Waking up this morning to a grey sky with a crisp white snowy landscape was lovely. Unemployment doesn’t seem quite so terrible and inconvenient on mornings like this.  It was peaceful to sit in fleecy leggings while sipping tea this morning pretending to be some care-free gal who knows nothing about her car insurance bill coming due in two weeks.

Reality is still out there but today is about recharging my batteries and a little bit of self-care. I’m going to update my facebook status with updates including yoga and chai lattes but in the interest of transparency, I’ll admit to an episode or six of Intervention and a bag of cheesy poofs.

Self-care has become one of those annoying buzzwords in the last few years.  Much like “go-to” and “no-brainer”, which I both abhor, yet still use.  We talk about it a lot in recovery because it’s an essential part of self-preservation and doing what’s best for you. I try to practice it in theory, but like everyone else, I still have a life to keep up with and attend to and attention to oneself is often what falls through the cracks.  Often we don’t feel we deserve it and therefore not only is it not a priority, it barely registers on our radars.

Now, self-care means more than the stereotypical bubble-bath, especially to alcoholics. There are just as many facets to self-care as their are types of gin. There’s emotional, spiritual and physical self-care, not to mention mental and social. It can be as straightforward as setting boundaries with others to simply asking for what you need.

Asking for what you need is brilliance in its simplicity. The first time this was suggested to me I almost laughed at the ironic absurdity of the approach.  Why, asking for what I need?!?  No way. Surely it’s more layered and complicated than THAT?!?!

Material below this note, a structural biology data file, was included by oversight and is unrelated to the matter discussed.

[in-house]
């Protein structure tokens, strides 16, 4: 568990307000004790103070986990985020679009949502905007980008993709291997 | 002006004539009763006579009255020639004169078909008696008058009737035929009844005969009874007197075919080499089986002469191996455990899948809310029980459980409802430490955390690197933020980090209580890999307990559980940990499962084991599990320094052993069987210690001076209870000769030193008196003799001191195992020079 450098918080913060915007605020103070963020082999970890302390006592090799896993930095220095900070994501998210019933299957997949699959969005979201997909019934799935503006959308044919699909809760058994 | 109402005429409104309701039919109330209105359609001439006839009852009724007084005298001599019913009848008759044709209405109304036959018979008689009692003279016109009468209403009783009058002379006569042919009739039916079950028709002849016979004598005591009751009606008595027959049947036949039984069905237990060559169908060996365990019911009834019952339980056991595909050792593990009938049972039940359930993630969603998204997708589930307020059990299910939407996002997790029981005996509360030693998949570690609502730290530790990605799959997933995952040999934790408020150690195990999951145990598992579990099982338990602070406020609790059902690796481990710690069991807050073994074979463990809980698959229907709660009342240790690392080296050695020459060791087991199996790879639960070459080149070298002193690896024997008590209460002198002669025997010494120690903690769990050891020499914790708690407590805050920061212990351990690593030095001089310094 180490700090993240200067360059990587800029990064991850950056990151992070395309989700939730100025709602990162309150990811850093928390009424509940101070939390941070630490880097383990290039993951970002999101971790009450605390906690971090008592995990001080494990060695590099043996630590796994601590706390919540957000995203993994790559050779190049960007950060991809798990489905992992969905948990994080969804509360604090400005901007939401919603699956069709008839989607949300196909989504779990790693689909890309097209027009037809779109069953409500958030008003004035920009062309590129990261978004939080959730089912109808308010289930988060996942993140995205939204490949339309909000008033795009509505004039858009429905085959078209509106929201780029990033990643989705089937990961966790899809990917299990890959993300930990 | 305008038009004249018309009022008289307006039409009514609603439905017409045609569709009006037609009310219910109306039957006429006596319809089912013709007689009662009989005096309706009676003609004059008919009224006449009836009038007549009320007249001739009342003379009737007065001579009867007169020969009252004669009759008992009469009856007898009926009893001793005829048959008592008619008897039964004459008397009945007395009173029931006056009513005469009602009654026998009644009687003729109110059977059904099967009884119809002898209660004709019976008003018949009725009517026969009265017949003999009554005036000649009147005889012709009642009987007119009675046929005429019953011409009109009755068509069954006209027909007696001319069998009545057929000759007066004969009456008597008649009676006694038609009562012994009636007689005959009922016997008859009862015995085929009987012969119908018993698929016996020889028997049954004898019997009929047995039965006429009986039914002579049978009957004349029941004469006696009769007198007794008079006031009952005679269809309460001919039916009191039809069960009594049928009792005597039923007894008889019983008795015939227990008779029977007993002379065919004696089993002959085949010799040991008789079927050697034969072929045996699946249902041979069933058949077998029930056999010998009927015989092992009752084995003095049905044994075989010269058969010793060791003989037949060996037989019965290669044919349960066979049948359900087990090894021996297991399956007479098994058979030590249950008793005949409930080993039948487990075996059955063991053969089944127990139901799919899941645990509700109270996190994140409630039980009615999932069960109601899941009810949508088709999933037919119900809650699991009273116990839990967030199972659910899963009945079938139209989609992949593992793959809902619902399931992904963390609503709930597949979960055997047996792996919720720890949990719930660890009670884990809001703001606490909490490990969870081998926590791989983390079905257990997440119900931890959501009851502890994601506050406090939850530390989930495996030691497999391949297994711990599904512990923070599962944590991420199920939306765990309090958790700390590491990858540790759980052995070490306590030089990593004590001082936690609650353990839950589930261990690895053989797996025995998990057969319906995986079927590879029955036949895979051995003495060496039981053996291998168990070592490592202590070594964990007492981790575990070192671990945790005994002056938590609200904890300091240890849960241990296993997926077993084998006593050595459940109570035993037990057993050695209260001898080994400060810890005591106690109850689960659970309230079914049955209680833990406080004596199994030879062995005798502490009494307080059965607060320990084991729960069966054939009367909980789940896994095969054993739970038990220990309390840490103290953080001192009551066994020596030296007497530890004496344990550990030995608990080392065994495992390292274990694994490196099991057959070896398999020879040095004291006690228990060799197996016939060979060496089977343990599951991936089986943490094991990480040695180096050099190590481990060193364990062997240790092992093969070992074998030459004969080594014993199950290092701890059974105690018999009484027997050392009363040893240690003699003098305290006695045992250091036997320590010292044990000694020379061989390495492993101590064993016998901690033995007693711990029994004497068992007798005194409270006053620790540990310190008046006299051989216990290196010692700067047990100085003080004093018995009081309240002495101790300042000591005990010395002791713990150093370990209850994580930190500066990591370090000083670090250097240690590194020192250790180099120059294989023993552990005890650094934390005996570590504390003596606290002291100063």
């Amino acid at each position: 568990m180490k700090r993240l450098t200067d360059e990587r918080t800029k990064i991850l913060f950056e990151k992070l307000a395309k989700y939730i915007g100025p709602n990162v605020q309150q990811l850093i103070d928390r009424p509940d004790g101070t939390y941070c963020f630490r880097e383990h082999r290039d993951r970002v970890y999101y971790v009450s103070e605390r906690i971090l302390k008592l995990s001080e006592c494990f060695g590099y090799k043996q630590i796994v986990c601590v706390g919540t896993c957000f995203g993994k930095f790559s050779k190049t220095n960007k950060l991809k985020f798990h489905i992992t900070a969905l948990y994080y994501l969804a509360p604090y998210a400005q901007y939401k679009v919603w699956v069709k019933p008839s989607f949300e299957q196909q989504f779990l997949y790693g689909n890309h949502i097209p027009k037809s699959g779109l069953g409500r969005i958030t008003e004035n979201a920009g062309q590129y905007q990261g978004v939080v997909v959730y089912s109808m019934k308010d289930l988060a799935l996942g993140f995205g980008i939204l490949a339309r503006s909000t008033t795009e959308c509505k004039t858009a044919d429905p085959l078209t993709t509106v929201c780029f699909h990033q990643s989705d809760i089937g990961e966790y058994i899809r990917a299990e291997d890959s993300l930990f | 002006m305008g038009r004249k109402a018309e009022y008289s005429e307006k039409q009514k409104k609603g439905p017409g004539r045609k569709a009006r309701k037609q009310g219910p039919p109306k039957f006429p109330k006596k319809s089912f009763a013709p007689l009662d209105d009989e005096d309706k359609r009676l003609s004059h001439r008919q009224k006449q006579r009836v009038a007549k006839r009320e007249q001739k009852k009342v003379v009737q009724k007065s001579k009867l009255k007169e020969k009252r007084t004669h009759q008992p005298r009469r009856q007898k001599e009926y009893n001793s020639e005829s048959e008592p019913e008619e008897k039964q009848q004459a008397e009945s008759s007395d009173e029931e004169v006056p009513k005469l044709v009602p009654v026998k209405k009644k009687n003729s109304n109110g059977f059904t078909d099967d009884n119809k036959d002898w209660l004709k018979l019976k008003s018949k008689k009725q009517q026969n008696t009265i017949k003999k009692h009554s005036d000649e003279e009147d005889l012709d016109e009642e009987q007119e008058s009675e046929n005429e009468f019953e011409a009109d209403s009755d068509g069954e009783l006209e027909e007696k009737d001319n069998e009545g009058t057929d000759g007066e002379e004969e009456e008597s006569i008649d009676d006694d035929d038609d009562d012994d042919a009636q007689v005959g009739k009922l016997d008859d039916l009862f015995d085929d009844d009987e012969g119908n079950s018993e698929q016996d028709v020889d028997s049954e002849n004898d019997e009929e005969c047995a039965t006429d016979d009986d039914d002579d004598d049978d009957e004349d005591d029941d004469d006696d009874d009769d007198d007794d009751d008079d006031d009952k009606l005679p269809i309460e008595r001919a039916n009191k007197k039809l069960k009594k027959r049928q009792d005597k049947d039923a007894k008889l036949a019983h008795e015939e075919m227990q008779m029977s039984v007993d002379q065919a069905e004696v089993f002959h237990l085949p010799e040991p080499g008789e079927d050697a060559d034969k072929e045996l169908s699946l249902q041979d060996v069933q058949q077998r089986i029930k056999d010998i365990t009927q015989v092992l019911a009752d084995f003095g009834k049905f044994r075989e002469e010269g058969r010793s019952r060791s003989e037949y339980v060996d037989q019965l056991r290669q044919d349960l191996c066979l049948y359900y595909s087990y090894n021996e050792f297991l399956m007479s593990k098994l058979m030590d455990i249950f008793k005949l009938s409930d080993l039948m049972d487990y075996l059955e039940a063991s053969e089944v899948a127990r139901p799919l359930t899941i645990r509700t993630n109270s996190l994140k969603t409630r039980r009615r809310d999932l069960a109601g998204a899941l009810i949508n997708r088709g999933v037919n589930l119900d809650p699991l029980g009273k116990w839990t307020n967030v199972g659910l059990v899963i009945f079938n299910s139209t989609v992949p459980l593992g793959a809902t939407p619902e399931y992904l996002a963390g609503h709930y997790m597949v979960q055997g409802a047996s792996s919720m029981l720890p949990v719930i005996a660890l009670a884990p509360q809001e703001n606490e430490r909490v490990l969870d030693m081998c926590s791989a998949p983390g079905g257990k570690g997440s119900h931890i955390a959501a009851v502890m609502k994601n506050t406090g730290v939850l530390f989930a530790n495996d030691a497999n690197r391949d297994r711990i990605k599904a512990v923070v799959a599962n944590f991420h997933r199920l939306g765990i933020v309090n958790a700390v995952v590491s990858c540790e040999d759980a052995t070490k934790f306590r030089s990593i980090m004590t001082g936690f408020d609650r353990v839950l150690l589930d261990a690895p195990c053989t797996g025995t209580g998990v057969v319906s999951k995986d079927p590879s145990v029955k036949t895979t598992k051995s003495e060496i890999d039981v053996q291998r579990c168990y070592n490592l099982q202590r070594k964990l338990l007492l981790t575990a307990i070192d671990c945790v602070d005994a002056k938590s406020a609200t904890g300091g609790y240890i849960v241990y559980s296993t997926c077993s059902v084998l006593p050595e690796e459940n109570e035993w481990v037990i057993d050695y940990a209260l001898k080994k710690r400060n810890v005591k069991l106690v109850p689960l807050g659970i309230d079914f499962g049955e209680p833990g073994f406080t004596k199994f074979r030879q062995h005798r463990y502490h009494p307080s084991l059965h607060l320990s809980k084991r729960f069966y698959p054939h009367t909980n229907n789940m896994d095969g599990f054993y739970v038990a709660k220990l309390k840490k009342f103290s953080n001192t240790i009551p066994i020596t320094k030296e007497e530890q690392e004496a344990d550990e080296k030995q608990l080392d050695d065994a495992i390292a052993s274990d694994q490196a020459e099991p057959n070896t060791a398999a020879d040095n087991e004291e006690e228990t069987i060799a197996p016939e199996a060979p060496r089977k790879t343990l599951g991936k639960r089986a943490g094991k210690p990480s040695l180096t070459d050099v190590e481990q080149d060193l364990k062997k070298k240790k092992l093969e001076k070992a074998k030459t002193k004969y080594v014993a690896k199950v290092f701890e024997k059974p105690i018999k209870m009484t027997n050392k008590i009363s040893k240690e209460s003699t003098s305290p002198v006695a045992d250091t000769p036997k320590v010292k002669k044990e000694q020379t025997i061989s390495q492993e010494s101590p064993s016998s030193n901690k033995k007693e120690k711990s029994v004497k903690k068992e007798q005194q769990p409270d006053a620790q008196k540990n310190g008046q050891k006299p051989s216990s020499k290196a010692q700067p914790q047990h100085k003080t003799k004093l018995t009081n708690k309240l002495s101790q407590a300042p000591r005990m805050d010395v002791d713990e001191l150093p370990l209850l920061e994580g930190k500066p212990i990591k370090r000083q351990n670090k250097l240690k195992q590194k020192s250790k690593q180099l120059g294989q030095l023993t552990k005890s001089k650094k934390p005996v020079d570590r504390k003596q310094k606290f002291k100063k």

It’s not.

A few weeks ago my family and I had a holiday obligation to honor that none of us were especially excited about, specifically me. I had obsessed and projected and mentally spiraled the outcome of this said event into such a negative spin that I almost hyperventilated.  Yes, this event that HAD NOT EVEN OCCURRED YET.  I had to sit my sweet husband down and ask for help. I shared with him my concerns and fears and even when my hot molten crazy spewed forth from my insane alcoholic obsessive brain, he got it.  I’m not saying it will always work or you will always even be heard, but isn’t it worth the effort to at least try? My husband knows my foundation of sobriety is strong, but he also knows that those waters can get choppy and rough over circumstances like this and it’s not worth fighting a wake of resentment if it can be avoided.

And you know what? It worked out just fine. It wasn’t awesome, but it wasn’t miserable, and the people that mattered most were kept in focus. Isn’t it funny how the right thing to do is so often the hardest thing to do?  Why the hell is that?!  Sometimes just setting some boundaries and asking for what you need can get results that work for everyone, most importantly you. Recovery is hard work and I don’t think ANY of us need an EXTRA reason to get drunk these days.

Now this is not to propose that you get cocky and show-offy with your new found luck in communication.  For instance, after this last success I chose to exercise my newfound boundary skills by claiming to have come down with a terrible case of ANAL GLAUCOMA as an excuse to avoid a work function at my husband’s company.  “What the heck is that”? he asked.  “Oh, it’s nothing serious,” I replied. “It’s just that I can’t SEE MY ASS doing that” and then I laughed so hard I farted loudly at the same time.

It’s pretty awesome being married to me.


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